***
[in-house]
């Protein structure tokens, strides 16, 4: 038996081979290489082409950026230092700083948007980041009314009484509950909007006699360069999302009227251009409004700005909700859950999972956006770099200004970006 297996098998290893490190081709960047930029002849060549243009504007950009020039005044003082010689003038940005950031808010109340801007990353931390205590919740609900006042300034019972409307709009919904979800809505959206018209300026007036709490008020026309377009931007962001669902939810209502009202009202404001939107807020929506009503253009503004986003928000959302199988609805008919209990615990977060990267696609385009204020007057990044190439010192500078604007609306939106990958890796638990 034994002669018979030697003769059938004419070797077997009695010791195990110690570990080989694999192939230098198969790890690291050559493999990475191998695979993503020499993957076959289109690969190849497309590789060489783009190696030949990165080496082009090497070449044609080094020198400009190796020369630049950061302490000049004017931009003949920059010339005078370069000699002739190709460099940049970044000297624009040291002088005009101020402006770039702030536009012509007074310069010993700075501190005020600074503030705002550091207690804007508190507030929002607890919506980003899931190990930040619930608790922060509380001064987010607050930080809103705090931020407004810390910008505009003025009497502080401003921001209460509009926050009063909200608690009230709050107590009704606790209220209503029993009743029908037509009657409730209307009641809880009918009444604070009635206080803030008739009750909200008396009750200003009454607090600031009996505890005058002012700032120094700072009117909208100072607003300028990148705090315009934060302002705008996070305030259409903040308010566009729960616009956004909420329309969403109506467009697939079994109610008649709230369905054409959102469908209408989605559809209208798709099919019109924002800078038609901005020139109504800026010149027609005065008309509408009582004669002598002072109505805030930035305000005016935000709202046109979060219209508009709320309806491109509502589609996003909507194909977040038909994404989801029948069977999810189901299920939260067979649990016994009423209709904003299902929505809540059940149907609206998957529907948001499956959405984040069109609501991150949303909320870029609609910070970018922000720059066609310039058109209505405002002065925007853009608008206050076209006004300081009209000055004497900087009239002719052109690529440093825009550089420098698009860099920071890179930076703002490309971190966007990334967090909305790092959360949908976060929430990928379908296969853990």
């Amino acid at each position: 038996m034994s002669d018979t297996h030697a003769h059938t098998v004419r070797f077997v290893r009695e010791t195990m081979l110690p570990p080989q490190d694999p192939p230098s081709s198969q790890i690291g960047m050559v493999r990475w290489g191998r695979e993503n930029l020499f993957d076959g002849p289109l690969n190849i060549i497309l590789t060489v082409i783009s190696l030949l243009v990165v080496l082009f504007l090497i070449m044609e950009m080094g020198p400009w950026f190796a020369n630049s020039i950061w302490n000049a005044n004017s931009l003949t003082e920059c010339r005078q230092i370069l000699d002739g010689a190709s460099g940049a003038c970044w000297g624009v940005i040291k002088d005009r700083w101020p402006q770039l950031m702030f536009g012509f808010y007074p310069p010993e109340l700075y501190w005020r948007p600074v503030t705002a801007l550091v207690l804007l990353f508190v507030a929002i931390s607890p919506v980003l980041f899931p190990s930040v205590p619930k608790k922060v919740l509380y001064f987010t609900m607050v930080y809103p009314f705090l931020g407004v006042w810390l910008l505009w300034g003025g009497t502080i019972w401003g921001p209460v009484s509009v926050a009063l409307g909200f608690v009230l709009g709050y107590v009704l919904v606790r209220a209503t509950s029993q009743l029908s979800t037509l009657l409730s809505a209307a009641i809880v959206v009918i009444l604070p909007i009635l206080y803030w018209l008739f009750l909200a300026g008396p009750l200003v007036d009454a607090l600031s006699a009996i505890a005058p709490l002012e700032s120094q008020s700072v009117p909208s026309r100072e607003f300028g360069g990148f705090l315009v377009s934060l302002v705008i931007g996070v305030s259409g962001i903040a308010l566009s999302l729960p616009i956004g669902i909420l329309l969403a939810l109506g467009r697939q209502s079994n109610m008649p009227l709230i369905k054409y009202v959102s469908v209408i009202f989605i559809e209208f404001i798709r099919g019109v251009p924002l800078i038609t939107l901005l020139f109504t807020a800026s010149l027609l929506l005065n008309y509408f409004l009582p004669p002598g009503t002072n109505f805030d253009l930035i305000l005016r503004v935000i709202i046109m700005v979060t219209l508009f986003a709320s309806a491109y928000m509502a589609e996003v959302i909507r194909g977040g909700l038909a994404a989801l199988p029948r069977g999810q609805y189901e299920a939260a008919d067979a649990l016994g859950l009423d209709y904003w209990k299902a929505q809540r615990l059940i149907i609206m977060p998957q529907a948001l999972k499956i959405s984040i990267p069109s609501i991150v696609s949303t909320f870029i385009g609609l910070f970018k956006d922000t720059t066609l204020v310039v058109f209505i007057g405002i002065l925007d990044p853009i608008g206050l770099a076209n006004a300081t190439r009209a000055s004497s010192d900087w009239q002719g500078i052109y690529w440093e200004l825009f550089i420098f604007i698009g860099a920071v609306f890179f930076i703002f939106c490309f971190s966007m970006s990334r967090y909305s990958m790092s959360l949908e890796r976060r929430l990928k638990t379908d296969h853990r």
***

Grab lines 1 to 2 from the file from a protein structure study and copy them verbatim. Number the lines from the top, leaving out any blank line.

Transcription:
[in-house]
């Protein structure tokens, strides 16, 4: 038996081979290489082409950026230092700083948007980041009314009484509950909007006699360069999302009227251009409004700005909700859950999972956006770099200004970006 297996098998290893490190081709960047930029002849060549243009504007950009020039005044003082010689003038940005950031808010109340801007990353931390205590919740609900006042300034019972409307709009919904979800809505959206018209300026007036709490008020026309377009931007962001669902939810209502009202009202404001939107807020929506009503253009503004986003928000959302199988609805008919209990615990977060990267696609385009204020007057990044190439010192500078604007609306939106990958890796638990 034994002669018979030697003769059938004419070797077997009695010791195990110690570990080989694999192939230098198969790890690291050559493999990475191998695979993503020499993957076959289109690969190849497309590789060489783009190696030949990165080496082009090497070449044609080094020198400009190796020369630049950061302490000049004017931009003949920059010339005078370069000699002739190709460099940049970044000297624009040291002088005009101020402006770039702030536009012509007074310069010993700075501190005020600074503030705002550091207690804007508190507030929002607890919506980003899931190990930040619930608790922060509380001064987010607050930080809103705090931020407004810390910008505009003025009497502080401003921001209460509009926050009063909200608690009230709050107590009704606790209220209503029993009743029908037509009657409730209307009641809880009918009444604070009635206080803030008739009750909200008396009750200003009454607090600031009996505890005058002012700032120094700072009117909208100072607003300028990148705090315009934060302002705008996070305030259409903040308010566009729960616009956004909420329309969403109506467009697939079994109610008649709230369905054409959102469908209408989605559809209208798709099919019109924002800078038609901005020139109504800026010149027609005065008309509408009582004669002598002072109505805030930035305000005016935000709202046109979060219209508009709320309806491109509502589609996003909507194909977040038909994404989801029948069977999810189901299920939260067979649990016994009423209709904003299902929505809540059940149907609206998957529907948001499956959405984040069109609501991150949303909320870029609609910070970018922000720059066609310039058109209505405002002065925007853009608008206050076209006004300081009209000055004497900087009239002719052109690529440093825009550089420098698009860099920071890179930076703002490309971190966007990334967090909305790092959360949908976060929430990928379908296969853990």